March 11: One of the accused, Ram Singh, commits suicide in jail.

August 31, 2013: The minor accused is convicted by the Juvenile Justice Board and sentenced to three years in a remand home.

September 10, 2013: The four adult accused are found guilty of rape and murder, among other charges, and are sentenced to death by a trial court.

March 13, 2014: The Delhi High Court upholds the death sentences.

May 5, 2017: The Supreme Court upholds the death sentences.

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“My body instantly craves chai and samosa”

German expats talk about adapting to India, and the surprising similarities between the two cultures.

The cultural similarities between Germany and India are well known, especially with regards to the language. Linguists believe that Sanskrit and German share the same Indo-Germanic heritage of languages. A quick comparison indeed holds up theory - ratha in Sanskrit (chariot) is rad in German, aksha (axle) in Sanskrit is achse in German and so on. Germans have long held a fascination for Indology and Sanskrit. While Max Müller is still admired for his translation of ancient Indian scriptures, other German intellectuals such as Goethe, Herder and Schlegel were deeply influenced by Kalidasa. His poetry is said to have informed Goethe’s plays, and inspired Schlegel to eventually introduce formal Indology in Germany. Beyond the arts and academia, Indian influences even found their way into German fast food! Indians would recognise the famous German curry powder as a modification of the Indian masala mix. It’s most popular application is the currywurst - fried sausage covered in curried ketchup.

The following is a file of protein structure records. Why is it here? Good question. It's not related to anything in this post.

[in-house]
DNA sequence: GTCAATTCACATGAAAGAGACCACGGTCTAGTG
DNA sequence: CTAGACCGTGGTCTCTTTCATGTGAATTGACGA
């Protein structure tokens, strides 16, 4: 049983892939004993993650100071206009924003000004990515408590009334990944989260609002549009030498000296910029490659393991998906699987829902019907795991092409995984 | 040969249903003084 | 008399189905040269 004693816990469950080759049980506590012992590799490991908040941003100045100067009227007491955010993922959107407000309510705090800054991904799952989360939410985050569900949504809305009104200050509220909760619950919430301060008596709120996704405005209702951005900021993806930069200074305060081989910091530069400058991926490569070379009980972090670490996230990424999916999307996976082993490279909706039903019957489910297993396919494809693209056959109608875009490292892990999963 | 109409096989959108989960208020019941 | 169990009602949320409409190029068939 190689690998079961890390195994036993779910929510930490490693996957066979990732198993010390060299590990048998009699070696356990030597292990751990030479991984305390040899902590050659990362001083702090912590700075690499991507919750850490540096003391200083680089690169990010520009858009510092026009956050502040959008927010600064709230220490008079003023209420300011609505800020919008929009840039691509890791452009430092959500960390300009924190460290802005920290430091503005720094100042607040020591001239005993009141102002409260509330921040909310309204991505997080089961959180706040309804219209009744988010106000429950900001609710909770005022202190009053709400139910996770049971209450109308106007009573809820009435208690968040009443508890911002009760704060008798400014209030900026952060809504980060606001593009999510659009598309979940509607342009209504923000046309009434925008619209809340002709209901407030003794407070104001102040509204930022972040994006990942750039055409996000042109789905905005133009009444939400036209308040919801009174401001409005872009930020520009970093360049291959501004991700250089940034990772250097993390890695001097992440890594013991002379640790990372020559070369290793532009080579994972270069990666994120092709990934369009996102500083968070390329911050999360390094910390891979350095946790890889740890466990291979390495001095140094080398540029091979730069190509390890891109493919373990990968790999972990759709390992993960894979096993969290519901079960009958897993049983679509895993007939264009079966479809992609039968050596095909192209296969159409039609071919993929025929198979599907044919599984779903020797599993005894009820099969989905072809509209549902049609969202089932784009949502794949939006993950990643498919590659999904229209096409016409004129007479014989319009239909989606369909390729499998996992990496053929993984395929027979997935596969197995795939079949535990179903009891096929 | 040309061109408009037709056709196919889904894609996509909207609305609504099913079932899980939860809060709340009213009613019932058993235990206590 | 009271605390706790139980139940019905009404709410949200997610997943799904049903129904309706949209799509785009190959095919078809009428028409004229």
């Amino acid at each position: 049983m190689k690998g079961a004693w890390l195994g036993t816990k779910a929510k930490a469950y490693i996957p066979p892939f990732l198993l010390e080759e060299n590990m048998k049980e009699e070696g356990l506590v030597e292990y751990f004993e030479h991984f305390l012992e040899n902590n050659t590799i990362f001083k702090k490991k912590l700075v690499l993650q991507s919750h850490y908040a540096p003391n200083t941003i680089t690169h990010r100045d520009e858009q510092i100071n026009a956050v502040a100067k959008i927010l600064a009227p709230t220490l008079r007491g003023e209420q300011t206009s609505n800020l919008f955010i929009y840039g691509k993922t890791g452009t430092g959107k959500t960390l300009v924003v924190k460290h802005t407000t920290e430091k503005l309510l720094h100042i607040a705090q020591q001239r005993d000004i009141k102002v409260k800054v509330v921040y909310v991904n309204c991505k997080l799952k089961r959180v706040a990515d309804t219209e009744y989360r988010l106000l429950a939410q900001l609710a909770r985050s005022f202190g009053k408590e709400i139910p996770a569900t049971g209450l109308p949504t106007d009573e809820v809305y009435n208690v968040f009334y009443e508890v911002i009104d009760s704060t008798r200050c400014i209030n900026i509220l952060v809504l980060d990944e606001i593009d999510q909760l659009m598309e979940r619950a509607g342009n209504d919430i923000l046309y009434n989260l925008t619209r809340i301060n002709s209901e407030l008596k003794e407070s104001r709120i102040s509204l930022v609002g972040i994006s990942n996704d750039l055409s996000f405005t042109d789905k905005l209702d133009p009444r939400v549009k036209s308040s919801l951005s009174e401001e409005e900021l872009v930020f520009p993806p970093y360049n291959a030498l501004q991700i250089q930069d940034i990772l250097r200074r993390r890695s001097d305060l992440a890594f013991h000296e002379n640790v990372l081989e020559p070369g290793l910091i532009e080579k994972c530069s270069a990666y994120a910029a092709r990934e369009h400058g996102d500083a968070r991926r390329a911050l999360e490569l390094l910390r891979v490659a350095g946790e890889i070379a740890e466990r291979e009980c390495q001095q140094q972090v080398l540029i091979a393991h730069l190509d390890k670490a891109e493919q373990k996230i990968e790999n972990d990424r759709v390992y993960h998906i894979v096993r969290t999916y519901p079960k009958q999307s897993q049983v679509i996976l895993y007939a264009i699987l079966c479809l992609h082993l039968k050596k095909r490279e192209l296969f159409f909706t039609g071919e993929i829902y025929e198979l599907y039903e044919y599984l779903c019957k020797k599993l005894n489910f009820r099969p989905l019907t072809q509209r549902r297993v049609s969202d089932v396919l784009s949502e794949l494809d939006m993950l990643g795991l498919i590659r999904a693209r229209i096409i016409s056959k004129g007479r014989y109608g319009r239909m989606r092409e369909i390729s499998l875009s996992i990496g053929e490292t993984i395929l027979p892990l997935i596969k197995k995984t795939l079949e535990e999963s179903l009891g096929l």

It is no wonder then that German travellers in India find a quite a lot in common between the two cultures, even today. Some, especially those who’ve settled here, even confess to Indian culture growing on them with time. Isabelle, like most travellers, first came to India to explore the country’s rich heritage. She returned the following year as an exchange student, and a couple of years later found herself working for an Indian consultancy firm. When asked what prompted her to stay on, Isabelle said, “I love the market dynamics here, working here is so much fun. Anywhere else would seem boring compared to India.” Having cofounded a company, she eventually realised her entrepreneurial dream here and now resides in Goa with her husband.

Isabelle says there are several aspects of life in India that remind her of home. “How we interact with our everyday life is similar in both Germany and India. Separate house slippers to wear at home, the celebration of food and festivals, the importance of friendship…” She feels Germany and India share the same spirit especially in terms of festivities. “We love food and we love celebrating food. There is an entire countdown to Christmas. Every day there is some dinner or get-together,” much like how Indians excitedly countdown to Navratri or Diwali. Franziska, who was born in India to German parents, adds that both the countries exhibit the same kind of passion for their favourite sport. “In India, they support cricket like anything while in Germany it would be football.”